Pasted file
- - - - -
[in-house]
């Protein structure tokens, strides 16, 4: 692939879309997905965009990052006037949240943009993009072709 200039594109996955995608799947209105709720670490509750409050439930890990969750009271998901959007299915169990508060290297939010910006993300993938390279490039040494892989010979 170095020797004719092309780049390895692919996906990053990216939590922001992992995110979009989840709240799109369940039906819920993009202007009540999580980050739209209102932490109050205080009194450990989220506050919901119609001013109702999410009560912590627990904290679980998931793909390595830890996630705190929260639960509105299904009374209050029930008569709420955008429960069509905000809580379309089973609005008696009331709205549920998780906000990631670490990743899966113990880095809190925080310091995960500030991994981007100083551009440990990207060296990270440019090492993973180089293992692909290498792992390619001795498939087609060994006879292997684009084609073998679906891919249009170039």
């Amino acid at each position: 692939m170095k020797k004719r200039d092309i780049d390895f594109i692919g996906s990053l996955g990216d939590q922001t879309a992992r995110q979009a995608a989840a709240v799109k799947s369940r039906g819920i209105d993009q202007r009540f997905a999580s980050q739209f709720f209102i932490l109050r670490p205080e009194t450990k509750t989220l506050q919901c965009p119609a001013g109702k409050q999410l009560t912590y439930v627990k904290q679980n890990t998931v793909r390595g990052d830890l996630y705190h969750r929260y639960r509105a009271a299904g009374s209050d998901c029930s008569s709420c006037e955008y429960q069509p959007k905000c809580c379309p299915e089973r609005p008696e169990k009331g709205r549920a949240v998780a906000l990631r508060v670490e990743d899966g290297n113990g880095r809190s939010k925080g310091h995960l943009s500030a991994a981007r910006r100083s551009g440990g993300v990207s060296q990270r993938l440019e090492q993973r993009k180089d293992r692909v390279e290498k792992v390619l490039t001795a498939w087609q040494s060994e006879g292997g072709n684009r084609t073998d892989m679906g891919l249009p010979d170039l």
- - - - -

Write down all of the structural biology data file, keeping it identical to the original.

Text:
[in-house]
């Protein structure tokens, strides 16, 4: 692939879309997905965009990052006037949240943009993009072709 200039594109996955995608799947209105709720670490509750409050439930890990969750009271998901959007299915169990508060290297939010910006993300993938390279490039040494892989010979 170095020797004719092309780049390895692919996906990053990216939590922001992992995110979009989840709240799109369940039906819920993009202007009540999580980050739209209102932490109050205080009194450990989220506050919901119609001013109702999410009560912590627990904290679980998931793909390595830890996630705190929260639960509105299904009374209050029930008569709420955008429960069509905000809580379309089973609005008696009331709205549920998780906000990631670490990743899966113990880095809190925080310091995960500030991994981007100083551009440990990207060296990270440019090492993973180089293992692909290498792992390619001795498939087609060994006879292997684009084609073998679906891919249009170039």
């Amino acid at each position: 692939m170095k020797k004719r200039d092309i780049d390895f594109i692919g996906s990053l996955g990216d939590q922001t879309a992992r995110q979009a995608a989840a709240v799109k799947s369940r039906g819920i209105d993009q202007r009540f997905a999580s980050q739209f709720f209102i932490l109050r670490p205080e009194t450990k509750t989220l506050q919901c965009p119609a001013g109702k409050q999410l009560t912590y439930v627990k904290q679980n890990t998931v793909r390595g990052d830890l996630y705190h969750r929260y639960r509105a009271a299904g009374s209050d998901c029930s008569s709420c006037e955008y429960q069509p959007k905000c809580c379309p299915e089973r609005p008696e169990k009331g709205r549920a949240v998780a906000l990631r508060v670490e990743d899966g290297n113990g880095r809190s939010k925080g310091h995960l943009s500030a991994a981007r910006r100083s551009g440990g993300v990207s060296q990270r993938l440019e090492q993973r993009k180089d293992r692909v390279e290498k792992v390619l490039t001795a498939w087609q040494s060994e006879g292997g072709n684009r084609t073998d892989m679906g891919l249009p010979d170039l």